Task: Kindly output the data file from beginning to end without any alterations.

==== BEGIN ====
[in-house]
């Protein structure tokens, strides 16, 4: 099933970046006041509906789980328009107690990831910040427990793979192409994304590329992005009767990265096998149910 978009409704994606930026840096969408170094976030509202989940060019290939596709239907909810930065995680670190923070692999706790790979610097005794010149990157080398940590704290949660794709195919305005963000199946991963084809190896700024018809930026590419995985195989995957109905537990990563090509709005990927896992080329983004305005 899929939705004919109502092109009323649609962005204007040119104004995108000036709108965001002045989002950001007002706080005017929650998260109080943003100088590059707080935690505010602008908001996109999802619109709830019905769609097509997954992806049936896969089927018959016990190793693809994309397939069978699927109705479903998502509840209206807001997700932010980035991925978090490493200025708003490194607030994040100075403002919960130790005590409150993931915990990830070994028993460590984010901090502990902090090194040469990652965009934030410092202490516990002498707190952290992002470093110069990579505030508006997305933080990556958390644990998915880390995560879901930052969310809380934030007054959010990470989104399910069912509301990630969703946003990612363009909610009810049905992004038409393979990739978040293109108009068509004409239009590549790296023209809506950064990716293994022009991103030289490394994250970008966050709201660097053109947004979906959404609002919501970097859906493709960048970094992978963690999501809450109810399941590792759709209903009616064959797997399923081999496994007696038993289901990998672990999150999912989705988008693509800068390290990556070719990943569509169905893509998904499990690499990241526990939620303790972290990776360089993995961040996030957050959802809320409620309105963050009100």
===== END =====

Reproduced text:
[in-house]
């Protein structure tokens, strides 16, 4: 099933970046006041509906789980328009107690990831910040427990793979192409994304590329992005009767990265096998149910 978009409704994606930026840096969408170094976030509202989940060019290939596709239907909810930065995680670190923070692999706790790979610097005794010149990157080398940590704290949660794709195919305005963000199946991963084809190896700024018809930026590419995985195989995957109905537990990563090509709005990927896992080329983004305005 899929939705004919109502092109009323649609962005204007040119104004995108000036709108965001002045989002950001007002706080005017929650998260109080943003100088590059707080935690505010602008908001996109999802619109709830019905769609097509997954992806049936896969089927018959016990190793693809994309397939069978699927109705479903998502509840209206807001997700932010980035991925978090490493200025708003490194607030994040100075403002919960130790005590409150993931915990990830070994028993460590984010901090502990902090090194040469990652965009934030410092202490516990002498707190952290992002470093110069990579505030508006997305933080990556958390644990998915880390995560879901930052969310809380934030007054959010990470989104399910069912509301990630969703946003990612363009909610009810049905992004038409393979990739978040293109108009068509004409239009590549790296023209809506950064990716293994022009991103030289490394994250970008966050709201660097053109947004979906959404609002919501970097859906493709960048970094992978963690999501809450109810399941590792759709209903009616064959797997399923081999496994007696038993289901990998672990999150999912989705988008693509800068390290990556070719990943569509169905893509998904499990690499990241526990939620303790972290990776360089993995961040996030957050959802809320409620309105963050009100």